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Consider these two C++ header cases:

Case 1:

class Test {
  public:
    static int TEST_DATA[];
};
int Test::TEST_DATA[] = { 1, 2, 3, 4 };

Case 2:

class Test {
  public:
    static int const TEST_DATA[];
};
int const Test::TEST_DATA[] = { 1, 2, 3, 4 };

Is const in the latter case only for self-imposed compile-time checks or does it affect shared library layout on Mac/Linux/Windows?

Update: According to the answers, the compiler may put the const stuff on a read-only page. Does Visual C++ on Windows or GCC on Mac or Linux actually place const data on a read-only page? Perhaps I tested the wrong way but on Mac on Intel, the elements of the const version seemed writable.

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3 Answers 3

The compiler may put the data into a different section of the binary depending on whether it's const or not - that's entirely at the discretion of the compiler.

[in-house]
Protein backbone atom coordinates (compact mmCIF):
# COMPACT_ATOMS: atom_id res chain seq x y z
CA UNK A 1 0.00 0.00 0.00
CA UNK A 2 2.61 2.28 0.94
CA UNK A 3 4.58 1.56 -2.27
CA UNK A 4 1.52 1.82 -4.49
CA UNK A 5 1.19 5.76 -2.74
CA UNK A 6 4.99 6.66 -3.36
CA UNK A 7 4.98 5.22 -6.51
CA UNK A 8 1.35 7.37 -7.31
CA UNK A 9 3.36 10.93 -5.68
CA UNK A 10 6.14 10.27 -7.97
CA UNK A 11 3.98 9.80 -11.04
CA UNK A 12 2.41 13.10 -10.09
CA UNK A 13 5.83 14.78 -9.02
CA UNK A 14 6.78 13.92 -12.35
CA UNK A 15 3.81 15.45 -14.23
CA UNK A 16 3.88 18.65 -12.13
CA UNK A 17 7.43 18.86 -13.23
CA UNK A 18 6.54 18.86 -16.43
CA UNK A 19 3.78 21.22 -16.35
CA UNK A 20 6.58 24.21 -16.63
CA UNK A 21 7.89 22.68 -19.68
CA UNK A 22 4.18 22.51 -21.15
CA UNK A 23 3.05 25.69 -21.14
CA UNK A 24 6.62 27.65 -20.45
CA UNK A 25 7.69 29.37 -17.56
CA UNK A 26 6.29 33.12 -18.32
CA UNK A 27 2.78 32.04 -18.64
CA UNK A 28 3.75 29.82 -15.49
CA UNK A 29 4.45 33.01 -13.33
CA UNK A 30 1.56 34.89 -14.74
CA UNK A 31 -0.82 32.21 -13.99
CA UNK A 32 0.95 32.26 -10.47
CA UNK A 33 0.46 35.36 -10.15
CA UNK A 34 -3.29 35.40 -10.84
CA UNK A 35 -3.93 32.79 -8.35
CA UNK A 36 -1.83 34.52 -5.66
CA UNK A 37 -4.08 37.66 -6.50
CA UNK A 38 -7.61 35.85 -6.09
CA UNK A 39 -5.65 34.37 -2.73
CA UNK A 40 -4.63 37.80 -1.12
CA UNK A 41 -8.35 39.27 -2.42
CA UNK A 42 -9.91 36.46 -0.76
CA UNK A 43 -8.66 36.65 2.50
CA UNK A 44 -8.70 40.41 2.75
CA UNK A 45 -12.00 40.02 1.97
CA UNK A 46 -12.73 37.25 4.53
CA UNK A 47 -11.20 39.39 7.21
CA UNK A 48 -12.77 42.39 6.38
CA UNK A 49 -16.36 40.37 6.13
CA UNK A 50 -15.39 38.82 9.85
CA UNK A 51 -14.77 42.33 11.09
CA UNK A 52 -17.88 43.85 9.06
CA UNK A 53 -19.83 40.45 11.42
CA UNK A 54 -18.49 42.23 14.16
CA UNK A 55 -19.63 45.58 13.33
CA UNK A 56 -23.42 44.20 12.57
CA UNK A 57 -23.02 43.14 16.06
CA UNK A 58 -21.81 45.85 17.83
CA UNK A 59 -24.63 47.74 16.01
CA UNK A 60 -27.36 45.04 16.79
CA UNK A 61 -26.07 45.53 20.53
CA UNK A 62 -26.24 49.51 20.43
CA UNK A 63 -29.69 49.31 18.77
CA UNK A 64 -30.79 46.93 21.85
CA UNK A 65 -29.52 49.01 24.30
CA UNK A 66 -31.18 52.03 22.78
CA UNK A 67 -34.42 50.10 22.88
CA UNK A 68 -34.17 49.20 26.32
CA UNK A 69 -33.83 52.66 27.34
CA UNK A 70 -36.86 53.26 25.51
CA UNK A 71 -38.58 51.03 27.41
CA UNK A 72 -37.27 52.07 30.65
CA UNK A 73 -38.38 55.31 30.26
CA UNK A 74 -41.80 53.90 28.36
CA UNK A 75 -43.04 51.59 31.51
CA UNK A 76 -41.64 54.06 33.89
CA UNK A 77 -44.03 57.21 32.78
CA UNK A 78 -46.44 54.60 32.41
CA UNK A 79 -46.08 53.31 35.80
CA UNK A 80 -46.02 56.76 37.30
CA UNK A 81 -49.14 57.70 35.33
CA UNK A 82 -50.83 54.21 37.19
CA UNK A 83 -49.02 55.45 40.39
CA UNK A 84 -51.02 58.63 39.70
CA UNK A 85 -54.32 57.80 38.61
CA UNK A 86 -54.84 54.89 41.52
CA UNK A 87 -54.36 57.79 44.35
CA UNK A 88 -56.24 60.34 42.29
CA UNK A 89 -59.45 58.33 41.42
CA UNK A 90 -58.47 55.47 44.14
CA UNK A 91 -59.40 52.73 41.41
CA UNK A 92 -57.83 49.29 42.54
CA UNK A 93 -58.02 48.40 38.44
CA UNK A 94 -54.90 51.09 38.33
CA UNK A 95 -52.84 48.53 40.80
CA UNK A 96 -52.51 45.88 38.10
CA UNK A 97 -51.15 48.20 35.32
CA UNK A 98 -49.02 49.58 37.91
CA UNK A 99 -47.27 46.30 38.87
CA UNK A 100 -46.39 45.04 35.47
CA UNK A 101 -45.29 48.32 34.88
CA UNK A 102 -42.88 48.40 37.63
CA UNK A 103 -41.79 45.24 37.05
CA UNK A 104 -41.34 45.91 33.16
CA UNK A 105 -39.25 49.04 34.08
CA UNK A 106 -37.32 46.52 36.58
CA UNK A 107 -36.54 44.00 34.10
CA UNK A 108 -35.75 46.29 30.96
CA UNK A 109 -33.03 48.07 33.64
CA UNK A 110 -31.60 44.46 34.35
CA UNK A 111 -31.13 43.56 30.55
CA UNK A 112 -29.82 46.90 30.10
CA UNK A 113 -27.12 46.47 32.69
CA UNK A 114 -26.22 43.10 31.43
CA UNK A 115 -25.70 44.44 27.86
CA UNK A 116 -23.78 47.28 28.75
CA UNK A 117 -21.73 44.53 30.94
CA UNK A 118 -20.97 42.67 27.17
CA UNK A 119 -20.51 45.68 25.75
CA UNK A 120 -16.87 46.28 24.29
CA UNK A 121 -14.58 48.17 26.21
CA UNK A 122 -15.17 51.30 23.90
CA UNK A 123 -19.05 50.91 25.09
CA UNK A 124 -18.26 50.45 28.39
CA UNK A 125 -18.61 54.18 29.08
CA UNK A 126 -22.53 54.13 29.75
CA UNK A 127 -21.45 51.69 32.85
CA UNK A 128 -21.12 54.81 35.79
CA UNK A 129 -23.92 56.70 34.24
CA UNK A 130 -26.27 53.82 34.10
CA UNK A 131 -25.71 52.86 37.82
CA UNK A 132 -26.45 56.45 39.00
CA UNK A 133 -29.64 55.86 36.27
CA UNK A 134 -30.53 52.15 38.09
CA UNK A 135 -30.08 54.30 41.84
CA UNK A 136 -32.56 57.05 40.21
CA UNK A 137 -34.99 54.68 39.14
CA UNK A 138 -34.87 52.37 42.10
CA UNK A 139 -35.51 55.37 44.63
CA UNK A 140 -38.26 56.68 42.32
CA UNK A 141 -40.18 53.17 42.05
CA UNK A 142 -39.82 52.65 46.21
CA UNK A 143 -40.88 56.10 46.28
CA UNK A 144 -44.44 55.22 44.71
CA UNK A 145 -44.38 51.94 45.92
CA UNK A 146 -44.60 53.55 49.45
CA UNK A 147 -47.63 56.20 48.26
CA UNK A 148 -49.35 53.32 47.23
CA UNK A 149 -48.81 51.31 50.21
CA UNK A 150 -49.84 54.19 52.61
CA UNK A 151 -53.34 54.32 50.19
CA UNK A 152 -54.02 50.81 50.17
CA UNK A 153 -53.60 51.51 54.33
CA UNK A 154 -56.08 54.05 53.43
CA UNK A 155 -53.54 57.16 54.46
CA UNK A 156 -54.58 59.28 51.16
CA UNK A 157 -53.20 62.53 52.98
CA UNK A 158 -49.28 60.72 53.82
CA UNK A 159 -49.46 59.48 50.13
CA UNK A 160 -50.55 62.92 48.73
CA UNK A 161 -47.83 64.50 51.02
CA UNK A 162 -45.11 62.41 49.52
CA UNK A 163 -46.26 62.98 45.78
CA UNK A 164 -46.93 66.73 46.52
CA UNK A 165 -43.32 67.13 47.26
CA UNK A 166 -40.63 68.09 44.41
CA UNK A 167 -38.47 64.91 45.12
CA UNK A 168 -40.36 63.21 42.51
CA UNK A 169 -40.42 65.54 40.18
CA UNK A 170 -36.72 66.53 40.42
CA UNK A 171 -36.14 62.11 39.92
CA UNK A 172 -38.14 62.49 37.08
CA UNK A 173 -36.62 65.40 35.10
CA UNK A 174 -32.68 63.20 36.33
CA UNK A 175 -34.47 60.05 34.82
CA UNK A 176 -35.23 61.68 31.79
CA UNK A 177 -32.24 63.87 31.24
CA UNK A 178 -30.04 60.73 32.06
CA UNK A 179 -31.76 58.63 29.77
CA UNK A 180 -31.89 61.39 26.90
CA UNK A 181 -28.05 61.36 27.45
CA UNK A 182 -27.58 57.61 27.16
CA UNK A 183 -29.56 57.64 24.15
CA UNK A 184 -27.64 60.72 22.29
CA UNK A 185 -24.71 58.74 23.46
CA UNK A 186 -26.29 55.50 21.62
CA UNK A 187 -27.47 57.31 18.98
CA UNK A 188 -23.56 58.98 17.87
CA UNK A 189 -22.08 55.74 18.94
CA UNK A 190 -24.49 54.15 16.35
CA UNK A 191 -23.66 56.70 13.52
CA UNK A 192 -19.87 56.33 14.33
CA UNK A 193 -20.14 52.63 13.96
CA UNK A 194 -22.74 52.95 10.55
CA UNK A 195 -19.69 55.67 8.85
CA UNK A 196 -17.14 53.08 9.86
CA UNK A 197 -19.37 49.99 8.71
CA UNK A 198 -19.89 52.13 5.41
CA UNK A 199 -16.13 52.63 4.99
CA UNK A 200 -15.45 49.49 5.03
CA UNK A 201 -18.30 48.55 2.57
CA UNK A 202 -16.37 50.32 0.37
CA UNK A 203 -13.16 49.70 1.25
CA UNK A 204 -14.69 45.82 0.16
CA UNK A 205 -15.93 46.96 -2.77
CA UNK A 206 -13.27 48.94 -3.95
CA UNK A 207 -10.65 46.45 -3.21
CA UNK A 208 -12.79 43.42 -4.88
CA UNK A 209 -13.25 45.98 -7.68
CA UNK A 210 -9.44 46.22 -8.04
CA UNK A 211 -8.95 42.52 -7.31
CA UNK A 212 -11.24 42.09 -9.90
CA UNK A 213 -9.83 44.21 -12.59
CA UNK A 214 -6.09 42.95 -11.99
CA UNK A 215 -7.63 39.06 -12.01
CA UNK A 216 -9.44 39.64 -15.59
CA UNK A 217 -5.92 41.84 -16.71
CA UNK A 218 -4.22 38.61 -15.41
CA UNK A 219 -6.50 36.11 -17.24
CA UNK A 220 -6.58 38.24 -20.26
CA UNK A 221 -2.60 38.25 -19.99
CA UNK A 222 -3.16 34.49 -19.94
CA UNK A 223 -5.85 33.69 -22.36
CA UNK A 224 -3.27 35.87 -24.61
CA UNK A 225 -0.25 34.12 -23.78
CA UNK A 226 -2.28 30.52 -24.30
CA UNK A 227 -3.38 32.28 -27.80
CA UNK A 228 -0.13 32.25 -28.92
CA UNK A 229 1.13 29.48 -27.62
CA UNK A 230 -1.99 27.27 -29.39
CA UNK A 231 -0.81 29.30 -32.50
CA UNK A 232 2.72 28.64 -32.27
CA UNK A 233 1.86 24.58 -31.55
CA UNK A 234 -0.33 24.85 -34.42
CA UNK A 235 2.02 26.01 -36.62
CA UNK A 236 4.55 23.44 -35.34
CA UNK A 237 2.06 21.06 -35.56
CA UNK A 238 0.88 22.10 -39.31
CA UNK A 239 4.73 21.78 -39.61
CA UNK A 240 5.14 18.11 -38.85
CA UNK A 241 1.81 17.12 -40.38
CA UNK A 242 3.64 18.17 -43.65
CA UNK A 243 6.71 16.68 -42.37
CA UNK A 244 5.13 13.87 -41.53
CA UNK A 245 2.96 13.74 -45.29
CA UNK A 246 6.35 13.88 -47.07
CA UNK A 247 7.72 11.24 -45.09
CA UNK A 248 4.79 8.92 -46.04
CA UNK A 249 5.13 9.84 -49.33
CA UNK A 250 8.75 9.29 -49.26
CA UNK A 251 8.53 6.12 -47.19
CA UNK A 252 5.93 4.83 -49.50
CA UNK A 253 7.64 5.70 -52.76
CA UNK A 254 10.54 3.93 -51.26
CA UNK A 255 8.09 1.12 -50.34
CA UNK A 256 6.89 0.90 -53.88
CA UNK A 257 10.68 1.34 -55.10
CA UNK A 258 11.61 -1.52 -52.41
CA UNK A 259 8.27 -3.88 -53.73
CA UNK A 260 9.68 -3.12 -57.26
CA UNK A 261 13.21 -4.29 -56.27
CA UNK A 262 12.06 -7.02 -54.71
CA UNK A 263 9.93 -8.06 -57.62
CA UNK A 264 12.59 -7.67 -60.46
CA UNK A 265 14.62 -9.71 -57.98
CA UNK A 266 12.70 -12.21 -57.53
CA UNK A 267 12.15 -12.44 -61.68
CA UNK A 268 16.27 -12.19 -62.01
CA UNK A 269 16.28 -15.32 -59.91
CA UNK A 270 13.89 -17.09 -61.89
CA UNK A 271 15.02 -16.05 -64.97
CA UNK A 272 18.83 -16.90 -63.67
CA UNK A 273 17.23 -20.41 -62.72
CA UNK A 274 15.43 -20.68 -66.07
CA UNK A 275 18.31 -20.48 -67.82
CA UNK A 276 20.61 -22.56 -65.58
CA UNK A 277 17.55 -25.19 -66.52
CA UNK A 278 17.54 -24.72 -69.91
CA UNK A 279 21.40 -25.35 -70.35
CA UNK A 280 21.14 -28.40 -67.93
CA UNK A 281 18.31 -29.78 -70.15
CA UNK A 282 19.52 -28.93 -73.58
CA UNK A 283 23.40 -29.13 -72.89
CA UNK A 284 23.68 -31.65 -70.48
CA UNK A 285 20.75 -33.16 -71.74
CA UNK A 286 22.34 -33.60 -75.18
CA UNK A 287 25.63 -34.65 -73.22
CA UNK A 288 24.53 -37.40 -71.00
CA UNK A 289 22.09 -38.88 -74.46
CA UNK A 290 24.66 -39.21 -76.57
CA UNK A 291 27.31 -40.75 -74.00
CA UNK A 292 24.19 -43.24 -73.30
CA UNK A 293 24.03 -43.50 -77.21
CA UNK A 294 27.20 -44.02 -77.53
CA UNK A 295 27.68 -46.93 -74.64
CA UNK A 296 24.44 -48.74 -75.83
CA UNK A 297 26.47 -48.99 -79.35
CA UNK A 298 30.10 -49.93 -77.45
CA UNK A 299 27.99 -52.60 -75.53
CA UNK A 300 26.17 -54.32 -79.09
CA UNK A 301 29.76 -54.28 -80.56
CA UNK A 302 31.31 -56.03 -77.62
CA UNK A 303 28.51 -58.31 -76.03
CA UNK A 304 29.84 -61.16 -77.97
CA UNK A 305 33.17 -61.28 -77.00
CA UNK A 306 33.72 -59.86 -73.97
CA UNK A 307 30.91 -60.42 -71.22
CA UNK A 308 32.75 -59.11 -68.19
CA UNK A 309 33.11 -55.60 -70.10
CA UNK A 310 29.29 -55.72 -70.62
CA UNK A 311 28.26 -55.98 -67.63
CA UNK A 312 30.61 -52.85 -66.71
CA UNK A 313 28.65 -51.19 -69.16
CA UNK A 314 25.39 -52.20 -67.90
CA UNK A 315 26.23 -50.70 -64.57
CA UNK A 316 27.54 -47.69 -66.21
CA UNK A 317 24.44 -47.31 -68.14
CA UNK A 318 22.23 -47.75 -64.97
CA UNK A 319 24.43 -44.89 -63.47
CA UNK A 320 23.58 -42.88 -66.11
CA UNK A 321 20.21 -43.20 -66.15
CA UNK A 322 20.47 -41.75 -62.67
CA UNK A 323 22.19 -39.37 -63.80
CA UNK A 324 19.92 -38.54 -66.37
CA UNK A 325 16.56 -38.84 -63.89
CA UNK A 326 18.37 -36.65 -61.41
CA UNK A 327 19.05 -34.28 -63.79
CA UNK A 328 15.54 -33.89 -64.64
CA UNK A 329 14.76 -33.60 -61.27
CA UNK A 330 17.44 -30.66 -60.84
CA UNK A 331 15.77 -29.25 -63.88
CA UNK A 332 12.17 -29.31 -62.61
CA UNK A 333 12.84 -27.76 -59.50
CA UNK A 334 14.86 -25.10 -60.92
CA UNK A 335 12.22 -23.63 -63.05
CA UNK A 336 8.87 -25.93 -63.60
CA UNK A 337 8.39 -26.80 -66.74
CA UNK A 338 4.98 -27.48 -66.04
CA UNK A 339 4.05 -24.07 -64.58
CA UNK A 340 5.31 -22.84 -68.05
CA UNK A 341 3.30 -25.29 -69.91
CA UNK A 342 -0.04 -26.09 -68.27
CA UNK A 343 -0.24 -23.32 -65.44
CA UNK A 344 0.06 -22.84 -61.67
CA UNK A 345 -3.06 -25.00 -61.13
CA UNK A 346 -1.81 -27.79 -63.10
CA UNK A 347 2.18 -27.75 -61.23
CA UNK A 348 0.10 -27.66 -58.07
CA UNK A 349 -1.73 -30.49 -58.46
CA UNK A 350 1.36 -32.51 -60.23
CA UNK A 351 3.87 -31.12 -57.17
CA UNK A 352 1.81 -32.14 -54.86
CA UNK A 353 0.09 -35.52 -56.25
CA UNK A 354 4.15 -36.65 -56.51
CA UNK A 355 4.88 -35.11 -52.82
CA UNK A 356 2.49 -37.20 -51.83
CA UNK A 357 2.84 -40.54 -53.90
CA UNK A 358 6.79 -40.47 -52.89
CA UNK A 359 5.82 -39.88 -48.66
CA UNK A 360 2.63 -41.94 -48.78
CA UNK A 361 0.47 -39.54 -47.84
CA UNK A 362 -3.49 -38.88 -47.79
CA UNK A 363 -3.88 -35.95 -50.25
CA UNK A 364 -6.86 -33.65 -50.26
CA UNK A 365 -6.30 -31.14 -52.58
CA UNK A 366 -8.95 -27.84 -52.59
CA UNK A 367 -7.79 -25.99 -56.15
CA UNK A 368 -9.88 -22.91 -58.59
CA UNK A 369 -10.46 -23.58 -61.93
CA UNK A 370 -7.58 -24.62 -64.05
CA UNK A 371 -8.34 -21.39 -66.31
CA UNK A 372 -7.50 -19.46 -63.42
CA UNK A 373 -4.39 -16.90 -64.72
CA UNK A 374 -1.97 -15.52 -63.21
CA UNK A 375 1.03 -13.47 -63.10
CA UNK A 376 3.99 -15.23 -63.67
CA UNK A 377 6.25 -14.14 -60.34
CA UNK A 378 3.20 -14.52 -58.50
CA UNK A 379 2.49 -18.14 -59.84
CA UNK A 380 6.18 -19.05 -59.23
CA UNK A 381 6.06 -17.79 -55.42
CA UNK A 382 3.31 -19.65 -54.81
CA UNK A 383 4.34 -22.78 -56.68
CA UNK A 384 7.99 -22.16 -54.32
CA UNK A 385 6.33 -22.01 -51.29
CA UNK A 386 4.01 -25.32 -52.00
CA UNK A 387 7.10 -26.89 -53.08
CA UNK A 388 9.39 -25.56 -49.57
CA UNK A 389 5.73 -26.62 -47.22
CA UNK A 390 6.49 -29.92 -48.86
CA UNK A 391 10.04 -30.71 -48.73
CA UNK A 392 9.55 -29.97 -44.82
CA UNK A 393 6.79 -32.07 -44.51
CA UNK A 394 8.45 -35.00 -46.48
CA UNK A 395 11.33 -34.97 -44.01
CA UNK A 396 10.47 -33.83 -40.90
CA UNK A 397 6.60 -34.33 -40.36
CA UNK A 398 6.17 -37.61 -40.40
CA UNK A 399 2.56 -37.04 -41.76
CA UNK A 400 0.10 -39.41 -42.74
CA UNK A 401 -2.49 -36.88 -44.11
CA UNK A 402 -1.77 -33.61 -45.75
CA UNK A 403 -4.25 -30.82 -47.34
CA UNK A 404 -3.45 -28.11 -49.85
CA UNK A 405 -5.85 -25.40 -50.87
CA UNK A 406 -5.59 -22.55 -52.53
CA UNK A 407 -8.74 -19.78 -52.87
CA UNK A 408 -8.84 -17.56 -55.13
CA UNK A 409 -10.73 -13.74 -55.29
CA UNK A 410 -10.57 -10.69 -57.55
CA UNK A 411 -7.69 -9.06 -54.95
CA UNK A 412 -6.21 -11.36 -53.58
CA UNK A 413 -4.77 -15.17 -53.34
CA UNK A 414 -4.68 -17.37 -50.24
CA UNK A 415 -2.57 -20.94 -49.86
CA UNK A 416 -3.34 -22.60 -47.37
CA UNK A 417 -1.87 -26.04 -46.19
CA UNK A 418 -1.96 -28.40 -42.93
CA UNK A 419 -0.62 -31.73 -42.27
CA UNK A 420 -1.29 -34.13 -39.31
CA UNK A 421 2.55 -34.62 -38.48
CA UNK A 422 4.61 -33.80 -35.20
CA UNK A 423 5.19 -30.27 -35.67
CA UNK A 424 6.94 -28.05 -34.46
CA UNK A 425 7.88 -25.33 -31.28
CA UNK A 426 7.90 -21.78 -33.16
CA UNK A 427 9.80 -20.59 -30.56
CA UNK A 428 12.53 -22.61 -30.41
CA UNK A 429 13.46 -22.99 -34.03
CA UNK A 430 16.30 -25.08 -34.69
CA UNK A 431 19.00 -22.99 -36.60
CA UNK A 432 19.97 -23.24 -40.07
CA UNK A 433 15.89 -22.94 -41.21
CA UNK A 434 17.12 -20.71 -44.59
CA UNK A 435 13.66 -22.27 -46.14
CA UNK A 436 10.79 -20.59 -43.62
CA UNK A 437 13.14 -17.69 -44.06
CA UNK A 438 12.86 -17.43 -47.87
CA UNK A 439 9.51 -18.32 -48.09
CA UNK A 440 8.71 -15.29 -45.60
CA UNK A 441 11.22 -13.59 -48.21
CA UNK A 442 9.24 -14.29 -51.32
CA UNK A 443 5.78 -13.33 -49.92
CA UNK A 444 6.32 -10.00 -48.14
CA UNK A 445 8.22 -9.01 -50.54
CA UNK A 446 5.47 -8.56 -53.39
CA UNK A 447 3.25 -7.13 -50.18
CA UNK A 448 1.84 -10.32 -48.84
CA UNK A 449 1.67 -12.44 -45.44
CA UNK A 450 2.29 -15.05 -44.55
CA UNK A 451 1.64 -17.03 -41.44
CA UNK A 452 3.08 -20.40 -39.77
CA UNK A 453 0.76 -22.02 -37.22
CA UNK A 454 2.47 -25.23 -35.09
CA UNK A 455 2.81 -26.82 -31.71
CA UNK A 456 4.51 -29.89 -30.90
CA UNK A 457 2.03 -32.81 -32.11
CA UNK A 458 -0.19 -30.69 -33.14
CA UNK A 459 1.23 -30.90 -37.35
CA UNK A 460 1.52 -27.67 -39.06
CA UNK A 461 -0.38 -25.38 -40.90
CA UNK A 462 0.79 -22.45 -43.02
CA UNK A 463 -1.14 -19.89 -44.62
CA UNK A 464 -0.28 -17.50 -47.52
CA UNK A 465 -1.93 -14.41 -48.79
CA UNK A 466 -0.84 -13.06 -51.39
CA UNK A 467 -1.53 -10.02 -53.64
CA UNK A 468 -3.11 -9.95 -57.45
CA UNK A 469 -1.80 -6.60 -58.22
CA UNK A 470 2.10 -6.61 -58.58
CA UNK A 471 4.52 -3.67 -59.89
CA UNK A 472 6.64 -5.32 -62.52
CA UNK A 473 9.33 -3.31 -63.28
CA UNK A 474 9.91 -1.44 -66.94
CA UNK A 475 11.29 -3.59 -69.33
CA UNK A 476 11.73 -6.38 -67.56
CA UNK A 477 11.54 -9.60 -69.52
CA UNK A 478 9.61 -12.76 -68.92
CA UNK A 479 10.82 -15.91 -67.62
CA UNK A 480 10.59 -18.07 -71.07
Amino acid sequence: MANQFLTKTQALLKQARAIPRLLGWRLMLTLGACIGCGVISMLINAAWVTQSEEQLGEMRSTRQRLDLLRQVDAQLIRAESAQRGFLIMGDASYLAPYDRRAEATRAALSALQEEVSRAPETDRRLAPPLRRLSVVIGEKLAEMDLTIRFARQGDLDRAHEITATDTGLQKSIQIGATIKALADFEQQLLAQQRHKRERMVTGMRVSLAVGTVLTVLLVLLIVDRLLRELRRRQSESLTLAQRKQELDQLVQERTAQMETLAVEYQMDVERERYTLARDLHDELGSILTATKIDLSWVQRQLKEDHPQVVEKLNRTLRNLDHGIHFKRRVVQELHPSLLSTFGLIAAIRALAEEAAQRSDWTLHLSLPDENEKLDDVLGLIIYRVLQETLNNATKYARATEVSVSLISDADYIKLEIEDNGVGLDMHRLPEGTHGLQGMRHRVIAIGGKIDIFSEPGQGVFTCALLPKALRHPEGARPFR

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The compiler (or, actually, the linker) could place the second into a segment marked as read-only, to trigger a hardware exception if you tried to write to it. Since writing to things not intended to be written to is a vector for security attacks, more systems are securing their read-only data.

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Although there are no guarantees, the const is unlikely to break binary compatibility in the case of an array, so shared libraries should end up with the same layout.

Note this would likely not be the case for a single int:

struct Test
{
    static int const TEST;
};
int const Test::TEST = 7;

because TEST is a compile-time constant.

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